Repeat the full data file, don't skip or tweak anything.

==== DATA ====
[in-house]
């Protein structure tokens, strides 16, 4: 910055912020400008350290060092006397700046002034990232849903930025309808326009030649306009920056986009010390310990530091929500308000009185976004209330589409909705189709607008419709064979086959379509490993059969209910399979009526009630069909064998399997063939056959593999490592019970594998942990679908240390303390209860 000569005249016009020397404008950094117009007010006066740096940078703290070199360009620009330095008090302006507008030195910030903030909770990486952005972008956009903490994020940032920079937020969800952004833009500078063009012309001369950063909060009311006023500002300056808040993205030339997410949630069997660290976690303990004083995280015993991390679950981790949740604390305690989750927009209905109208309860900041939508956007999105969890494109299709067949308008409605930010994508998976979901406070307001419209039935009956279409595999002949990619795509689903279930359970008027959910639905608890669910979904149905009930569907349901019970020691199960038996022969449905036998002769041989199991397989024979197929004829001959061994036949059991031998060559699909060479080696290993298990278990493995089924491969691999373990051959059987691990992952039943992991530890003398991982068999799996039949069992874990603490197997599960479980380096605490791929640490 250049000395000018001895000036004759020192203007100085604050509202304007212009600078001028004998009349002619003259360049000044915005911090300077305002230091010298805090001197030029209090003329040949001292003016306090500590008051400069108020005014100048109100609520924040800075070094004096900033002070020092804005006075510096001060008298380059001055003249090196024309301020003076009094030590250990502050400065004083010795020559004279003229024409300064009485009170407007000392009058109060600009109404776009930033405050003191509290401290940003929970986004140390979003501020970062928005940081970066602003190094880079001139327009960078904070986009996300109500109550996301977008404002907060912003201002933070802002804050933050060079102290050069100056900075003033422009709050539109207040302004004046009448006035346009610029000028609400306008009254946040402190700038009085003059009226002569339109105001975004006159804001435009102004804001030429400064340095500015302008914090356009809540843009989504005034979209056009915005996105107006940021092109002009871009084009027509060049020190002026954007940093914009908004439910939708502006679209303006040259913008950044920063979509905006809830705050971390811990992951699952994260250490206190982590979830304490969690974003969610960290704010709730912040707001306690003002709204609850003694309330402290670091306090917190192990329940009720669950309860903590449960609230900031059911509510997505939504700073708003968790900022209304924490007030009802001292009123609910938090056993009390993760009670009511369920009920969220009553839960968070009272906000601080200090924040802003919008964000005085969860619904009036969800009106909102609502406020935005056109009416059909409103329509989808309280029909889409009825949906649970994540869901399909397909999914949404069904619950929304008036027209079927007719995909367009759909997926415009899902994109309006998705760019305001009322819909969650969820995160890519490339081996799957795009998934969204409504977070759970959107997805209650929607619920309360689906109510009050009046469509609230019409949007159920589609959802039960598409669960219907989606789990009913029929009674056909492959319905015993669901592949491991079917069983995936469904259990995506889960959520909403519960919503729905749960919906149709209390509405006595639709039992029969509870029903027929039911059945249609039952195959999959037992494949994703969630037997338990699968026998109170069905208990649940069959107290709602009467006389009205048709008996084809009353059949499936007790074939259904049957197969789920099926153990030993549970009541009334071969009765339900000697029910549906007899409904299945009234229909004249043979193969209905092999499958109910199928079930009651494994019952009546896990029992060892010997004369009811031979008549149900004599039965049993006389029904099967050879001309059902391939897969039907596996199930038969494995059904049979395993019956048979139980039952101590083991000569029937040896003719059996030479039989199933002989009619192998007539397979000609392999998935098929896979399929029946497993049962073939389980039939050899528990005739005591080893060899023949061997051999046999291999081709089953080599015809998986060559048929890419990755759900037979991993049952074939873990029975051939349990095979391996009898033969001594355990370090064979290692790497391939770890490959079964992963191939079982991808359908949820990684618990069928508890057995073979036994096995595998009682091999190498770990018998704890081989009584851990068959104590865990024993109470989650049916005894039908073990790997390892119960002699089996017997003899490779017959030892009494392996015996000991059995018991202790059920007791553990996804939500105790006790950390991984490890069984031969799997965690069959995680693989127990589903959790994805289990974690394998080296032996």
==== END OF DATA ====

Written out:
[in-house]
């Protein structure tokens, strides 16, 4: 910055912020400008350290060092006397700046002034990232849903930025309808326009030649306009920056986009010390310990530091929500308000009185976004209330589409909705189709607008419709064979086959379509490993059969209910399979009526009630069909064998399997063939056959593999490592019970594998942990679908240390303390209860 000569005249016009020397404008950094117009007010006066740096940078703290070199360009620009330095008090302006507008030195910030903030909770990486952005972008956009903490994020940032920079937020969800952004833009500078063009012309001369950063909060009311006023500002300056808040993205030339997410949630069997660290976690303990004083995280015993991390679950981790949740604390305690989750927009209905109208309860900041939508956007999105969890494109299709067949308008409605930010994508998976979901406070307001419209039935009956279409595999002949990619795509689903279930359970008027959910639905608890669910979904149905009930569907349901019970020691199960038996022969449905036998002769041989199991397989024979197929004829001959061994036949059991031998060559699909060479080696290993298990278990493995089924491969691999373990051959059987691990992952039943992991530890003398991982068999799996039949069992874990603490197997599960479980380096605490791929640490 250049000395000018001895000036004759020192203007100085604050509202304007212009600078001028004998009349002619003259360049000044915005911090300077305002230091010298805090001197030029209090003329040949001292003016306090500590008051400069108020005014100048109100609520924040800075070094004096900033002070020092804005006075510096001060008298380059001055003249090196024309301020003076009094030590250990502050400065004083010795020559004279003229024409300064009485009170407007000392009058109060600009109404776009930033405050003191509290401290940003929970986004140390979003501020970062928005940081970066602003190094880079001139327009960078904070986009996300109500109550996301977008404002907060912003201002933070802002804050933050060079102290050069100056900075003033422009709050539109207040302004004046009448006035346009610029000028609400306008009254946040402190700038009085003059009226002569339109105001975004006159804001435009102004804001030429400064340095500015302008914090356009809540843009989504005034979209056009915005996105107006940021092109002009871009084009027509060049020190002026954007940093914009908004439910939708502006679209303006040259913008950044920063979509905006809830705050971390811990992951699952994260250490206190982590979830304490969690974003969610960290704010709730912040707001306690003002709204609850003694309330402290670091306090917190192990329940009720669950309860903590449960609230900031059911509510997505939504700073708003968790900022209304924490007030009802001292009123609910938090056993009390993760009670009511369920009920969220009553839960968070009272906000601080200090924040802003919008964000005085969860619904009036969800009106909102609502406020935005056109009416059909409103329509989808309280029909889409009825949906649970994540869901399909397909999914949404069904619950929304008036027209079927007719995909367009759909997926415009899902994109309006998705760019305001009322819909969650969820995160890519490339081996799957795009998934969204409504977070759970959107997805209650929607619920309360689906109510009050009046469509609230019409949007159920589609959802039960598409669960219907989606789990009913029929009674056909492959319905015993669901592949491991079917069983995936469904259990995506889960959520909403519960919503729905749960919906149709209390509405006595639709039992029969509870029903027929039911059945249609039952195959999959037992494949994703969630037997338990699968026998109170069905208990649940069959107290709602009467006389009205048709008996084809009353059949499936007790074939259904049957197969789920099926153990030993549970009541009334071969009765339900000697029910549906007899409904299945009234229909004249043979193969209905092999499958109910199928079930009651494994019952009546896990029992060892010997004369009811031979008549149900004599039965049993006389029904099967050879001309059902391939897969039907596996199930038969494995059904049979395993019956048979139980039952101590083991000569029937040896003719059996030479039989199933002989009619192998007539397979000609392999998935098929896979399929029946497993049962073939389980039939050899528990005739005591080893060899023949061997051999046999291999081709089953080599015809998986060559048929890419990755759900037979991993049952074939873990029975051939349990095979391996009898033969001594355990370090064979290692790497391939770890490959079964992963191939079982991808359908949820990684618990069928508890057995073979036994096995595998009682091999190498770990018998704890081989009584851990068959104590865990024993109470989650049916005894039908073990790997390892119960002699089996017997003899490779017959030892009494392996015996000991059995018991202790059920007791553990996804939500105790006790950390991984490890069984031969799997965690069959995680693989127990589903959790994805289990974690394998080296032996």